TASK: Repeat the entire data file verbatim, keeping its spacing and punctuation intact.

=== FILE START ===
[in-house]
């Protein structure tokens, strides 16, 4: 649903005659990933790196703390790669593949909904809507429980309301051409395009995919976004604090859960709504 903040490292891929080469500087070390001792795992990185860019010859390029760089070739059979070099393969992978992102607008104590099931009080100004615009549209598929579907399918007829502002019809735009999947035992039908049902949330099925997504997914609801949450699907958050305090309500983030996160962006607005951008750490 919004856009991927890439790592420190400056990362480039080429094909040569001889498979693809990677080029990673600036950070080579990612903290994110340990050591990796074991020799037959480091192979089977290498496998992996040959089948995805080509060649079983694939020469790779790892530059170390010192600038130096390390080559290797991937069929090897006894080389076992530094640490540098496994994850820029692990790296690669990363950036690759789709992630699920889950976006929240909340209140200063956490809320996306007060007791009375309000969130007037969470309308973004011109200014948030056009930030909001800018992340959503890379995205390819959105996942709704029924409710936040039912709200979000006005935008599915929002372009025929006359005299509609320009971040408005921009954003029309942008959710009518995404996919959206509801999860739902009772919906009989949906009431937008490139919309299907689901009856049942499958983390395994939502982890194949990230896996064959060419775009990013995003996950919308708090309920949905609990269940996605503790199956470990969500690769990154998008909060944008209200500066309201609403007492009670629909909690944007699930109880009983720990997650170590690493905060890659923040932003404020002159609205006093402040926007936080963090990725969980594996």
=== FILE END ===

[in-house]
């Protein structure tokens, strides 16, 4: 649903005659990933790196703390790669593949909904809507429980309301051409395009995919976004604090859960709504 903040490292891929080469500087070390001792795992990185860019010859390029760089070739059979070099393969992978992102607008104590099931009080100004615009549209598929579907399918007829502002019809735009999947035992039908049902949330099925997504997914609801949450699907958050305090309500983030996160962006607005951008750490 919004856009991927890439790592420190400056990362480039080429094909040569001889498979693809990677080029990673600036950070080579990612903290994110340990050591990796074991020799037959480091192979089977290498496998992996040959089948995805080509060649079983694939020469790779790892530059170390010192600038130096390390080559290797991937069929090897006894080389076992530094640490540098496994994850820029692990790296690669990363950036690759789709992630699920889950976006929240909340209140200063956490809320996306007060007791009375309000969130007037969470309308973004011109200014948030056009930030909001800018992340959503890379995205390819959105996942709704029924409710936040039912709200979000006005935008599915929002372009025929006359005299509609320009971040408005921009954003029309942008959710009518995404996919959206509801999860739902009772919906009989949906009431937008490139919309299907689901009856049942499958983390395994939502982890194949990230896996064959060419775009990013995003996950919308708090309920949905609990269940996605503790199956470990969500690769990154998008909060944008209200500066309201609403007492009670629909909690944007699930109880009983720990997650170590690493905060890659923040932003404020002159609205006093402040926007936080963090990725969980594996």